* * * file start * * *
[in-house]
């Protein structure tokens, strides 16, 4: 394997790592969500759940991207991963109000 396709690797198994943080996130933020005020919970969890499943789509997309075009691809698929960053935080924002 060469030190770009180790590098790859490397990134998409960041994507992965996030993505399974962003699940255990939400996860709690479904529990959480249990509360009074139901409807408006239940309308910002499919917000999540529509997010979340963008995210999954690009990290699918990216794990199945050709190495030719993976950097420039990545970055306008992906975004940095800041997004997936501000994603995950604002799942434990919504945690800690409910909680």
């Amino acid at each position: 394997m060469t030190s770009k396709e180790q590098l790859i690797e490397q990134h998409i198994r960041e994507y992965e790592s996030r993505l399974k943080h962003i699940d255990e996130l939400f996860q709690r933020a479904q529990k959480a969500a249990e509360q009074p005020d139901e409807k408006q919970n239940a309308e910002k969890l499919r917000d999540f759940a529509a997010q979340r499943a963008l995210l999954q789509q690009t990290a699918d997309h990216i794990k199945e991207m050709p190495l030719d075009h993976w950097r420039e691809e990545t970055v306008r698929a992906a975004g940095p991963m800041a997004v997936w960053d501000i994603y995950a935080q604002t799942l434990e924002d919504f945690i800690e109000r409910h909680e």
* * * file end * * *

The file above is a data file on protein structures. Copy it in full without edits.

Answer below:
[in-house]
């Protein structure tokens, strides 16, 4: 394997790592969500759940991207991963109000 396709690797198994943080996130933020005020919970969890499943789509997309075009691809698929960053935080924002 060469030190770009180790590098790859490397990134998409960041994507992965996030993505399974962003699940255990939400996860709690479904529990959480249990509360009074139901409807408006239940309308910002499919917000999540529509997010979340963008995210999954690009990290699918990216794990199945050709190495030719993976950097420039990545970055306008992906975004940095800041997004997936501000994603995950604002799942434990919504945690800690409910909680």
């Amino acid at each position: 394997m060469t030190s770009k396709e180790q590098l790859i690797e490397q990134h998409i198994r960041e994507y992965e790592s996030r993505l399974k943080h962003i699940d255990e996130l939400f996860q709690r933020a479904q529990k959480a969500a249990e509360q009074p005020d139901e409807k408006q919970n239940a309308e910002k969890l499919r917000d999540f759940a529509a997010q979340r499943a963008l995210l999954q789509q690009t990290a699918d997309h990216i794990k199945e991207m050709p190495l030719d075009h993976w950097r420039e691809e990545t970055v306008r698929a992906a975004g940095p991963m800041a997004v997936w960053d501000i994603y995950a935080q604002t799942l434990e924002d919504f945690i800690e109000r409910h909680e």